web analytics
October 25, 2014 / 1 Heshvan, 5775
At a Glance
Sections
Sponsored Post
Meir Panim with Soldiers 5774 Roundup: Year of Relief and Service for Israel’s Needy

Meir Panim implements programs that serve Israel’s neediest populations with respect and dignity. Meir Panim also coordinated care packages for families in the South during the Gaza War.



Home » Sections » Arts »

The Last of the Unjust


The Last of the Unjust (2013), documentary film by Claude Lanzmann
Lanzmann and Benjamin Murmelstein (right side) in Rome. Courtesy Synecdoche & Le Pacte Films

The Last of the Unjust (2013), documentary film by Claude Lanzmann Lanzmann and Benjamin Murmelstein (right side) in Rome. Courtesy Synecdoche & Le Pacte Films

The Last of the Unjust, a film by Claude Lanzmann (2013)
Lincoln Plaza Cinema, 1886 Broadway @ 63rd Street, NYC

The horror…the horror does not dissipate even after 69 years.  Benjamin Murmelstein was the last “Elder of the Jews” of Theresienstadt and in many hours of revealing interviews his story unfolds under the watchful eye of master documentary filmmaker Claude Lanzmann in “The Last of the Unjust.”   The movie confronts the terrible compromised reality of Jewish leaders under Nazi rule.  Neither helpless victims nor able to escape the killer’s clutches, the leaders had to make impossible choices on a daily basis in a never-ending dance with the devil.  Many committed suicide or were murdered by their Nazi masters.  Murmelstein survived.  This is testimony from an infuriating universe of shifting grays where the clarity of black and white morality is impossible.

Lanzmann interviewed Murmelstein in exile in Rome in 1975 just as he was beginning work on his epic 9 ½ hour documentary, “Shoah” (released in 1985).  It was clear that as the only leader of a major Jewish community to survive the war, Murmelstein would have invaluable insights into the pernicious process of mass murder.  And yet his story did not fit well with the “unremitting tragedy” exposed in “Shoah.”  As an accused collaborator (exonerated in a Czech trial) the tone of his story was very different – compromised, complex and troubling.  It waited 33 years to be told.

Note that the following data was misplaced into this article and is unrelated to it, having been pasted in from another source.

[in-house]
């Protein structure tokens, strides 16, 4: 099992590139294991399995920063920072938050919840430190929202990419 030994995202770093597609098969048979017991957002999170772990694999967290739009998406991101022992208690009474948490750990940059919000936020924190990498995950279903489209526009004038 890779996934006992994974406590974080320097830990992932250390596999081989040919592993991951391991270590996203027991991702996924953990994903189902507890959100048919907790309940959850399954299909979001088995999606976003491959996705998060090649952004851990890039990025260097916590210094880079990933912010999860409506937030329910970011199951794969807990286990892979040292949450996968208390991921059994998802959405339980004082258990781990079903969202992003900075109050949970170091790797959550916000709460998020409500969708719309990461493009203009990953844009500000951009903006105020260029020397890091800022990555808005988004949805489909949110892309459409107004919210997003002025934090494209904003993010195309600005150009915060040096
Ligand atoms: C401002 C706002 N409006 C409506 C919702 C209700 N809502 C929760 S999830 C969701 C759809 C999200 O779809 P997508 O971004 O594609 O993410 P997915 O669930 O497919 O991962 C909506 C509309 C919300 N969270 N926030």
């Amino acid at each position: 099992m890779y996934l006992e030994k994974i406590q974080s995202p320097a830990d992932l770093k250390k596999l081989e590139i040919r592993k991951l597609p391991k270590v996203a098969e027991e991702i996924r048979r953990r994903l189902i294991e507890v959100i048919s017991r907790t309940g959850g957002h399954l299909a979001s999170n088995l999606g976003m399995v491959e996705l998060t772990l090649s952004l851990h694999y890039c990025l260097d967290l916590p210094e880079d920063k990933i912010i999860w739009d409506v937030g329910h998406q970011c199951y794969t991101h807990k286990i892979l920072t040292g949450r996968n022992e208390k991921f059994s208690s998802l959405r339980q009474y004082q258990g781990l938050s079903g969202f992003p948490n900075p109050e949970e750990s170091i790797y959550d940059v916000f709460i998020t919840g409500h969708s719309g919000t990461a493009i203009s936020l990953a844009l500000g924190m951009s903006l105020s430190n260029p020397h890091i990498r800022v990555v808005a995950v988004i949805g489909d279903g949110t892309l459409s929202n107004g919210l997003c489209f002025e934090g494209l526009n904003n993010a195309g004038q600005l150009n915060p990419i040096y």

The narrative of Theresienstadt, the faux concentration camp set up to hide the murderous reality of the Holocaust from the world, serves as an introduction to Murmelstein’s earlier role as communal leader in Vienna where he was forced to cooperate with Adolf Eichmann in the deportation of the Jews to ghettos and concentration camps.  At each step in the horrific history Murmelstein’s role is examined, questioned and exposed in the interviews.  He defines himself as “the last of the unjust,” “a Jew in exile” in Italy out of fear of assassination in Israel, acknowledging his guilt even as he justifies his actions.  As Lanzmann observes that most Jewish leaders were “caught up in some savage contradictions,” so too Murmelstein pleads that at the end of the day all such leaders were martyrs; only remember that “not all martyrs are saints.”

The movie covers myriad aspects of the Holocaust through the eyes of one who was in many ways at the heart of it.  Murmelstein is credited with saving 121,000 Viennese Jews, fighting bitterly with Eichmann.  He saw his role of cooperation as essential to saving as many Jewish lives as possible, and, once in Theresienstadt, with keeping the camp open at all costs for the same purpose.  He claims that they didn’t know the reality of Auschwitz as a death camp until late in 1944.

The last minutes of the interviews take place in Rome walking around the Arch of Titus, tragic testament to the destruction of the Second Temple. The historical parallel between this ancient place of Jewish memory and this witness, martyr and collaborator to contemporary Jewish tragedy is overwhelming.   Murmelstein is now defensive, argumentative, accusing his detractors of cruel injustice.  He finally admits, “elders (like him) can be condemned, but not judged…”  Murmelstein died in Rome in 1989.  We cannot afford to turn away from the horror this three and a half hour film presents.